Who handles secret information better, federal programs or private enterprise?
In response to the information leaks of Booz Allen Hamilton contractor Edward Snowden, Sen. Dianne Feinstein (D-Calif.) is pushing for a limit on private contractors’ access to classified information in an effort to prevent similar scandals.
If such a limit were implemented earlier, could it have prevented the National Security Agency scandal?
Since the 9/11 attacks, the Department of Defense (of which NSA is a part) has been in a hurry to hire people with advanced computer skills to help monitor suspicious online activity and strengthen cyber security within its branches. The department’s expansion was so large and so sudden that it’s had a difficult time finding enough highly trained people who can also pass rigorous, expensive background checks. The Department of Defense and Homeland Security Agency teamed up to strengthen our defense against cyber attacks.
Expansions like this accelerated recently, following reports of Chinese programs hacking U.S. government and press organizations. Some experts have said that the skills required to fight cybercrime (i.e., the ability to “think like a hacker”) are actively sought by employers in this realm. It’s not hard to see how such recruitment practices could lead to innovation as well as trouble.
Sen. Richard Durbin (D-Ill.) recently lambasted the high pay of contractor employees within the Department of Defense, which has a workforce composed of about 22 percent contractors. Durbin claimed that far too many private contract employees receive significantly higher wages than the average civilian employee performing similar tasks. His point was that the government shouldn’t give so much money to people like Snowden, who are allowed access to secret information without being monitored directly by government programs. But Durbin’s argument could be flipped against him: Wouldn’t a bigger paycheck incentivize private contractors to act more ethically in order to keep their jobs?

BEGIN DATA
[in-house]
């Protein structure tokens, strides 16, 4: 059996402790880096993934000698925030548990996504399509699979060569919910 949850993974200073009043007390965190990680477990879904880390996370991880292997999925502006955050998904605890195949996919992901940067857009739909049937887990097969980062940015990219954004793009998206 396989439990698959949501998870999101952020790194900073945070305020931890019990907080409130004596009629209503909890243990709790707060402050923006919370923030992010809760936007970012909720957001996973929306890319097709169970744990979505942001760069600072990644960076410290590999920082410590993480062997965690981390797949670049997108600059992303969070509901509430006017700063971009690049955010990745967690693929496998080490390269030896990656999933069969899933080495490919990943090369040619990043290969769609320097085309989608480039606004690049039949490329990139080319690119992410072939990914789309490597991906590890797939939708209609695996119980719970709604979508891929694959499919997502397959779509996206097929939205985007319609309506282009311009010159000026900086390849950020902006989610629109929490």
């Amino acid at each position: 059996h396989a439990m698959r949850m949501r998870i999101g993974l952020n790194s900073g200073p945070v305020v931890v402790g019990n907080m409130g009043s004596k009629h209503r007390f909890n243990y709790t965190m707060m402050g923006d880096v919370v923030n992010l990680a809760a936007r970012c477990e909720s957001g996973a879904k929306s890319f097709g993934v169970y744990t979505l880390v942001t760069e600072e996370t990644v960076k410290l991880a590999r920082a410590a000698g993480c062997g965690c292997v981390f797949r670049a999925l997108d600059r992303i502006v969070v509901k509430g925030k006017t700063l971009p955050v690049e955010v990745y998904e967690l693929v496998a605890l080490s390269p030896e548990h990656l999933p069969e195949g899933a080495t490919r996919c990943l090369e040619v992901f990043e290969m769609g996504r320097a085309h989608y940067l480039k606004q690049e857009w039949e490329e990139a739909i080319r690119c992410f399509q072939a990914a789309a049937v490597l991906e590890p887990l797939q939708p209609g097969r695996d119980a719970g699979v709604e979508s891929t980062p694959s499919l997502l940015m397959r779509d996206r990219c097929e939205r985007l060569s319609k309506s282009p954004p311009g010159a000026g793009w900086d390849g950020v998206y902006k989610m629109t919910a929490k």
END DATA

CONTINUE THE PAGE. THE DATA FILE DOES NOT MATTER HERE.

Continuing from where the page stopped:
Booz Allen Hamilton, though technically independent of the government, shares a close relationship that goes back a long way. One prominent example: Director of National Intelligence James Clapper once worked as an executive for Booz Hamilton—and Booz Hamilton’s current vice chairman, Mike McConnell, used to hold Clapper’s position under George W. Bush.
The practice of hiring private contractors to fulfill the needs of government programs has been increasing over the past 25 years, and some say these contractors and the government are dependent on each other. The claim that contractors aren’t as ethically committed to the country as are federal employees falls short in the case of Snowden: He wanted desperately to join the Army but was injured in training. He even worked for the CIA before his short stint at Booz Allen.
Could a decreased private contractor workforce have prevented the NSA leak? It’s hard to say. Perhaps, looking back, it could have prevented this particular data leak. But such security breaches occur in the private sector as well. After all, the most controversial information drop in history may have been that of U.S. Army Soldier Bradley Manning. Though, to require certain employees who receive security clearances to obtain some sort of Homeland Security BA online degree shouldn’t be out of the question either.